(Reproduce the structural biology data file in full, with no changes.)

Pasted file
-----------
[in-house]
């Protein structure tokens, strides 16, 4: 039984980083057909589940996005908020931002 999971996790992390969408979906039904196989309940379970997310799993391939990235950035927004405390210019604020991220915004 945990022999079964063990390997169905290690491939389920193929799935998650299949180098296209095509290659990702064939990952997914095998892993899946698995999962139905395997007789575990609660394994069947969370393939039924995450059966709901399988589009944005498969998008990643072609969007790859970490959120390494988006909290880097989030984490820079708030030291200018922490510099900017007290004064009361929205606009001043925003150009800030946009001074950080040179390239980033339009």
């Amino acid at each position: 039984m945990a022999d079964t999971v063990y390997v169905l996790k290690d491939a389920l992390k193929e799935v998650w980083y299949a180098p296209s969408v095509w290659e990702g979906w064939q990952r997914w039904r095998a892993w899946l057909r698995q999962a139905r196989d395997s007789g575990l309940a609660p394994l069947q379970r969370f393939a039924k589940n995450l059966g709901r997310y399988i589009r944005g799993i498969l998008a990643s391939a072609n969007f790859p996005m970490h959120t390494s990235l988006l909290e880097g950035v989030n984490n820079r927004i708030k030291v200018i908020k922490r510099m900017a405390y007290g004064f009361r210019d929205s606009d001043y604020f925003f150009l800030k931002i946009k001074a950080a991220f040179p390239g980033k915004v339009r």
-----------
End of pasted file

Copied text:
[in-house]
């Protein structure tokens, strides 16, 4: 039984980083057909589940996005908020931002 999971996790992390969408979906039904196989309940379970997310799993391939990235950035927004405390210019604020991220915004 945990022999079964063990390997169905290690491939389920193929799935998650299949180098296209095509290659990702064939990952997914095998892993899946698995999962139905395997007789575990609660394994069947969370393939039924995450059966709901399988589009944005498969998008990643072609969007790859970490959120390494988006909290880097989030984490820079708030030291200018922490510099900017007290004064009361929205606009001043925003150009800030946009001074950080040179390239980033339009």
């Amino acid at each position: 039984m945990a022999d079964t999971v063990y390997v169905l996790k290690d491939a389920l992390k193929e799935v998650w980083y299949a180098p296209s969408v095509w290659e990702g979906w064939q990952r997914w039904r095998a892993w899946l057909r698995q999962a139905r196989d395997s007789g575990l309940a609660p394994l069947q379970r969370f393939a039924k589940n995450l059966g709901r997310y399988i589009r944005g799993i498969l998008a990643s391939a072609n969007f790859p996005m970490h959120t390494s990235l988006l909290e880097g950035v989030n984490n820079r927004i708030k030291v200018i908020k922490r510099m900017a405390y007290g004064f009361r210019d929205s606009d001043y604020f925003f150009l800030k931002i946009k001074a950080a991220f040179p390239g980033k915004v339009r």